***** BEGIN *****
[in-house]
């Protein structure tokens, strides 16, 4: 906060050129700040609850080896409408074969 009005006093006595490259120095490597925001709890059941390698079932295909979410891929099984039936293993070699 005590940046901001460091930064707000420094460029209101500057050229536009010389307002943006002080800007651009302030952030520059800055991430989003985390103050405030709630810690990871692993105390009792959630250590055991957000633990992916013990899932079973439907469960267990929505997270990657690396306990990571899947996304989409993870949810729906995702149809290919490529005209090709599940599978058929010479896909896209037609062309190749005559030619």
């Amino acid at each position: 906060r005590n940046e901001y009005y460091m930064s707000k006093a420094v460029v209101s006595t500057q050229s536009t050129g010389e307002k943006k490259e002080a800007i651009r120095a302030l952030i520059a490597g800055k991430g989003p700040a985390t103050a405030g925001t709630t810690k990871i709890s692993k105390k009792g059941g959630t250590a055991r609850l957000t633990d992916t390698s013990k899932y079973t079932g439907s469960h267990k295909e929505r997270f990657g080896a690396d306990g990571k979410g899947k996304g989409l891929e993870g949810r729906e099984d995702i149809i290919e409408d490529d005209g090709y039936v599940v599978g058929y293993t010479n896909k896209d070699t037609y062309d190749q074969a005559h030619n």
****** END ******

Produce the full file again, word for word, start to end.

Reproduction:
[in-house]
């Protein structure tokens, strides 16, 4: 906060050129700040609850080896409408074969 009005006093006595490259120095490597925001709890059941390698079932295909979410891929099984039936293993070699 005590940046901001460091930064707000420094460029209101500057050229536009010389307002943006002080800007651009302030952030520059800055991430989003985390103050405030709630810690990871692993105390009792959630250590055991957000633990992916013990899932079973439907469960267990929505997270990657690396306990990571899947996304989409993870949810729906995702149809290919490529005209090709599940599978058929010479896909896209037609062309190749005559030619």
């Amino acid at each position: 906060r005590n940046e901001y009005y460091m930064s707000k006093a420094v460029v209101s006595t500057q050229s536009t050129g010389e307002k943006k490259e002080a800007i651009r120095a302030l952030i520059a490597g800055k991430g989003p700040a985390t103050a405030g925001t709630t810690k990871i709890s692993k105390k009792g059941g959630t250590a055991r609850l957000t633990d992916t390698s013990k899932y079973t079932g439907s469960h267990k295909e929505r997270f990657g080896a690396d306990g990571k979410g899947k996304g989409l891929e993870g949810r729906e099984d995702i149809i290919e409408d490529d005209g090709y039936v599940v599978g058929y293993t010479n896909k896209d070699t037609y062309d190749q074969a005559h030619n």